Amidst all the conflicts in this world, the disparity between the haves and the have-nots remain the most fundamental of all. With the society becoming increasingly money-centric, there is no denying the influence that the wealthy have, especially in the rural areas where law and order is often reduced to a farce. In such circumstances, violence is an inevitable byproduct. Vetrimaaran uses this premise as one the themes of his latest film Asuran, starring Dhanush and Manju Warrier in the lead roles.
Sivasaamy (Dhanush) and his wife Pachaiyamma (Manju Warrier) have three children. The eldest son is in his 20s while his younger brother is into his teens. The youngest, a girl child, is little. The lower caste family earns their livelihood from a portion of the forest that has been inherited from their ancestors. However, the other part of the forest belongs to an upper-caste landlord Narasimha (Naren), who runs the show in the region on the strength of his wealth. Needless to say, tensions are rife.
Due to the non-linear narrative, the film opens with the murder of Narasimha by Sivasaamy’s younger son, forcing the already wounded family to be on the run. Narasimha’s vengeance-seeking family is in no mood to relent as they comb the nook and corner of the region. Amidst all the mess, Sivasaamy doesn’t get triggered into violence and instead, focuses on saving his family, even if it means swallowing his ego. Why was Narasimha murdered? What is Sivasaamy’s past? All this and more is what Asuran is about.
There is something about the Dhanush-Vetrimaaran combination. Indian cinema has seen many actor-director combinations that have ruled the roost at the box office. But it’s tough to remember any other pair getting critical acclaim for their films like these two. When the two joined hands for the first time in 2007 for Polladhavan, not many would have predicted the success they would achieve in the years to come.
If Vada Chennai last year was brutally honest in its intentions, Asuran goes a notch higher in terms of execution. Based on a famous novel Vekkai, Vetrimaaran and his brother Manimaaran have co-written the film’s screenplay with a large chunk of dialogues adapted from the book. The film is rapidly paced and Vetrimaaran is in supreme command of his craft, giving us a mind-boggling experience.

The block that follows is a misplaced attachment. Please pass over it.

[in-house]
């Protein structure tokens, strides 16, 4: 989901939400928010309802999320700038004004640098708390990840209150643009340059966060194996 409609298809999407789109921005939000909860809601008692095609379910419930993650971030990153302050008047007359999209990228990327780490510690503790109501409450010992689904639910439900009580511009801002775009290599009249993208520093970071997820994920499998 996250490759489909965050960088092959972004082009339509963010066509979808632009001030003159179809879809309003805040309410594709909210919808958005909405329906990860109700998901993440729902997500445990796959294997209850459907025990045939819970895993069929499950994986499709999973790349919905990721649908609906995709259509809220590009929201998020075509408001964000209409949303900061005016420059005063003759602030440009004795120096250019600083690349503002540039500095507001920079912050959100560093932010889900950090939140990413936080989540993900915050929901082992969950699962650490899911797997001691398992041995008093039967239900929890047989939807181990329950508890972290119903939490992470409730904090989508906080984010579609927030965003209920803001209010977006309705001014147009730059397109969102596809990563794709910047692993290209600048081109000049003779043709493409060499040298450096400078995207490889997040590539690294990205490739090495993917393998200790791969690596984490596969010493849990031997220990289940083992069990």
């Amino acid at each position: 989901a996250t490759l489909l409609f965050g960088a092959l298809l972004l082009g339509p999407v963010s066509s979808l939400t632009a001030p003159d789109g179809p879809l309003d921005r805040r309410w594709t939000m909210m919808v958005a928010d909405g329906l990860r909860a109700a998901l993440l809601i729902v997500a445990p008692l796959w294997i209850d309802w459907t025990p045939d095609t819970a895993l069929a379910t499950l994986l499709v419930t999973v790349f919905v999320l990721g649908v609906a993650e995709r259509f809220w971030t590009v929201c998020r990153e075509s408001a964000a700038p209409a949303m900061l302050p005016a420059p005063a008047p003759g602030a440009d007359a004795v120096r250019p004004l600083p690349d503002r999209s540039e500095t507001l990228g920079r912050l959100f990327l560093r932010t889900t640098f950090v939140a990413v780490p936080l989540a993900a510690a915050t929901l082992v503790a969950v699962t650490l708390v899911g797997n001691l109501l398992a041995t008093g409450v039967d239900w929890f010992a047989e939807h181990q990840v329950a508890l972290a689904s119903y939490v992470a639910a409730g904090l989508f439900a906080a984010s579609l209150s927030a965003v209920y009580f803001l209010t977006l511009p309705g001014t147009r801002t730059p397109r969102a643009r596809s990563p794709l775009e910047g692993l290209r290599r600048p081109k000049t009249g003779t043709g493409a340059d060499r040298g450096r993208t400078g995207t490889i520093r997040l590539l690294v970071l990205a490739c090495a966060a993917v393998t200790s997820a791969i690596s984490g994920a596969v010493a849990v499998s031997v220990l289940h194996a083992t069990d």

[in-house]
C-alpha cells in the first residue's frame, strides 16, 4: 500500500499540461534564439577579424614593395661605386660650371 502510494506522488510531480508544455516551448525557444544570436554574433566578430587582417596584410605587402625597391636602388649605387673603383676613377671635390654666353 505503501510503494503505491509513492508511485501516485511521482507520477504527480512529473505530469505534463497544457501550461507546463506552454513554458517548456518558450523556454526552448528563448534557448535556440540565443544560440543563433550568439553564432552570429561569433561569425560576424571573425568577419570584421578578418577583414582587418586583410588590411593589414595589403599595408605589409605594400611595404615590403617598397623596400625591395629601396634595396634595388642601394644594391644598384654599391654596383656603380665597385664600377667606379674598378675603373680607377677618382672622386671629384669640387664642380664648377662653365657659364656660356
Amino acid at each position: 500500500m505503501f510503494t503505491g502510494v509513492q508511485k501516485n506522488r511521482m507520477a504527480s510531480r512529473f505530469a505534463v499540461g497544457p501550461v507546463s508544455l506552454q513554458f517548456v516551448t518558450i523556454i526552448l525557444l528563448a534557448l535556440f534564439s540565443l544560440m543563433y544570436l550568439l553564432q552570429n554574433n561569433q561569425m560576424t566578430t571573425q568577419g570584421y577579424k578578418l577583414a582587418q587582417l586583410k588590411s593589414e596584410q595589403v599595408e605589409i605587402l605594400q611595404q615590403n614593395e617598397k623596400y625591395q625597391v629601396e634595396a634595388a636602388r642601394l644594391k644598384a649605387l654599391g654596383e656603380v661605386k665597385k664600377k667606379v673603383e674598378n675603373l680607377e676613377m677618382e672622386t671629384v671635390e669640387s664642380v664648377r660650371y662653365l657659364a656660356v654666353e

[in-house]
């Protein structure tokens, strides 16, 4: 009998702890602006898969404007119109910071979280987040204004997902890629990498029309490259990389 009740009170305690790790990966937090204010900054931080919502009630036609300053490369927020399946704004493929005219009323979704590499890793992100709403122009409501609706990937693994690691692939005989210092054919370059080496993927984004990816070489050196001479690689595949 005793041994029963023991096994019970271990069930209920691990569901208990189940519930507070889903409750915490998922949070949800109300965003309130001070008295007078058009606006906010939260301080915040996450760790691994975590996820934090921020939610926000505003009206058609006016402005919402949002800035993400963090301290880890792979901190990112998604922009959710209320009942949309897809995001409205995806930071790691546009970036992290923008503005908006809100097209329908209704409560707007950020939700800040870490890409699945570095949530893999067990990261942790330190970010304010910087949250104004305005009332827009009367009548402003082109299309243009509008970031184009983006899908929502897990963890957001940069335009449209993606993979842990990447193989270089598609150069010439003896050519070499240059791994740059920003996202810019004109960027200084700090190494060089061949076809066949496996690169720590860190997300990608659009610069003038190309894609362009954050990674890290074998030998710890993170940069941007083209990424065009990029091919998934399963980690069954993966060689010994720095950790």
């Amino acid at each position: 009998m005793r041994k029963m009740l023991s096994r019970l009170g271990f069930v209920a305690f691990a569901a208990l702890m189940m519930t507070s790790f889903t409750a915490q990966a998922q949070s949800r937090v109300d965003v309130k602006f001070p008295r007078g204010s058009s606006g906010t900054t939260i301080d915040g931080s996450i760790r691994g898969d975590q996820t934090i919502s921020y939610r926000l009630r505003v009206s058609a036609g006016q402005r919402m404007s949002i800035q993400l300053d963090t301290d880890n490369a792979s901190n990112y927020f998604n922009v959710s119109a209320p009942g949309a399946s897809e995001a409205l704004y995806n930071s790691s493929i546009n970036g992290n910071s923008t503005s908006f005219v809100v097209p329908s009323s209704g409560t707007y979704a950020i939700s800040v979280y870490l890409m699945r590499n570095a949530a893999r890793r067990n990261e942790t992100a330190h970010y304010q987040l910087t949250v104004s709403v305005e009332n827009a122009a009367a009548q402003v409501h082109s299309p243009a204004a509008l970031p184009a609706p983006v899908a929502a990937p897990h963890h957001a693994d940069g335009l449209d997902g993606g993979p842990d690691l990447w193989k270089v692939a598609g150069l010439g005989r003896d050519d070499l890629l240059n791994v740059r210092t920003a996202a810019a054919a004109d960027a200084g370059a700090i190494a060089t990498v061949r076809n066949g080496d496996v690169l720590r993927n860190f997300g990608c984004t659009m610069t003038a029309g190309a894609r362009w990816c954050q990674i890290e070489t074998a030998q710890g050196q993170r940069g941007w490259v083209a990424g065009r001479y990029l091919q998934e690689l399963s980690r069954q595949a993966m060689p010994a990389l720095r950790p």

But Asuran is what it is due to Dhanush’s stellar act. He has two get-ups in the film—one as a middle aged person and the other as a young man. He pulls off both variations of his character with incredible ease. The body language, mannerisms and dialogue delivery are poles apart, showing us the different stages of a man’s journey in life. He also aces the action scenes. However, it’s in the intense sequences that Dhanush really stands out. Manju Warrier is the other protagonist in the film and she comes up with a fiery performance, the kind Mollywood viewers are used to.
Apart from the performances of the cast and Vetrimaaran, it’s GV Prakash’s music and background scores that roar through the film, literally. While he has had a decent time as an actor of late, music is what GV Prakash is made for.
Through certain subtle dialogues, sequences and characters, Asuran clearly brings out the caste divide and the financial disparities among the people. The violence might be excessive but doesn’t look far-fetched, given the backdrop. Where the film succeeds most is in the mood that it creates. There’s anxiety in the air and that forces the audience to be glued to the screens. Velraj’s cinematography and Ramar’s editing are top-notch.
The censoring (U/A) has forced quite a few cuts in the film and that’s a dampener. Perhaps, Vetrimaaran could have opted for an A certificate to exhibit the film in all its glory. Nevertheless, Asuran is another worthy addition to the bunch of films that Dhanush and Vetrimaaran have come up with. Many awards, including the National Award for Best Actor, might be on the cards.